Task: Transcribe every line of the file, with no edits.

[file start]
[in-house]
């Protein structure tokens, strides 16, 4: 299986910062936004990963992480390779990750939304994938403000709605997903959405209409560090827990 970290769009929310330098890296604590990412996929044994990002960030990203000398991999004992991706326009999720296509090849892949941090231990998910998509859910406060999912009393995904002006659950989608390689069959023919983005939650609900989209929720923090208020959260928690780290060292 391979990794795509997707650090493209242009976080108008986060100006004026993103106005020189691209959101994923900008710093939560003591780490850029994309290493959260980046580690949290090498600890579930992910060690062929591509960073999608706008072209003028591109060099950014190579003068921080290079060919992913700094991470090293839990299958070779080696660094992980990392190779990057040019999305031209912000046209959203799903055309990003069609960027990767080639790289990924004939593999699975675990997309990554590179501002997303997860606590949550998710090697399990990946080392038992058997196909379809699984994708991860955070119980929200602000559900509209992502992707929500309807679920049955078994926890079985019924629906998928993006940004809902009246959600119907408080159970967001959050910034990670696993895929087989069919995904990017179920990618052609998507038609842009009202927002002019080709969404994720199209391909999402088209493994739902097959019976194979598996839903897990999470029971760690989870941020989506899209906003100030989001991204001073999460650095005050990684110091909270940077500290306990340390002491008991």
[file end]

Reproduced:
[in-house]
């Protein structure tokens, strides 16, 4: 299986910062936004990963992480390779990750939304994938403000709605997903959405209409560090827990 970290769009929310330098890296604590990412996929044994990002960030990203000398991999004992991706326009999720296509090849892949941090231990998910998509859910406060999912009393995904002006659950989608390689069959023919983005939650609900989209929720923090208020959260928690780290060292 391979990794795509997707650090493209242009976080108008986060100006004026993103106005020189691209959101994923900008710093939560003591780490850029994309290493959260980046580690949290090498600890579930992910060690062929591509960073999608706008072209003028591109060099950014190579003068921080290079060919992913700094991470090293839990299958070779080696660094992980990392190779990057040019999305031209912000046209959203799903055309990003069609960027990767080639790289990924004939593999699975675990997309990554590179501002997303997860606590949550998710090697399990990946080392038992058997196909379809699984994708991860955070119980929200602000559900509209992502992707929500309807679920049955078994926890079985019924629906998928993006940004809902009246959600119907408080159970967001959050910034990670696993895929087989069919995904990017179920990618052609998507038609842009009202927002002019080709969404994720199209391909999402088209493994739902097959019976194979598996839903897990999470029971760690989870941020989506899209906003100030989001991204001073999460650095005050990684110091909270940077500290306990340390002491008991």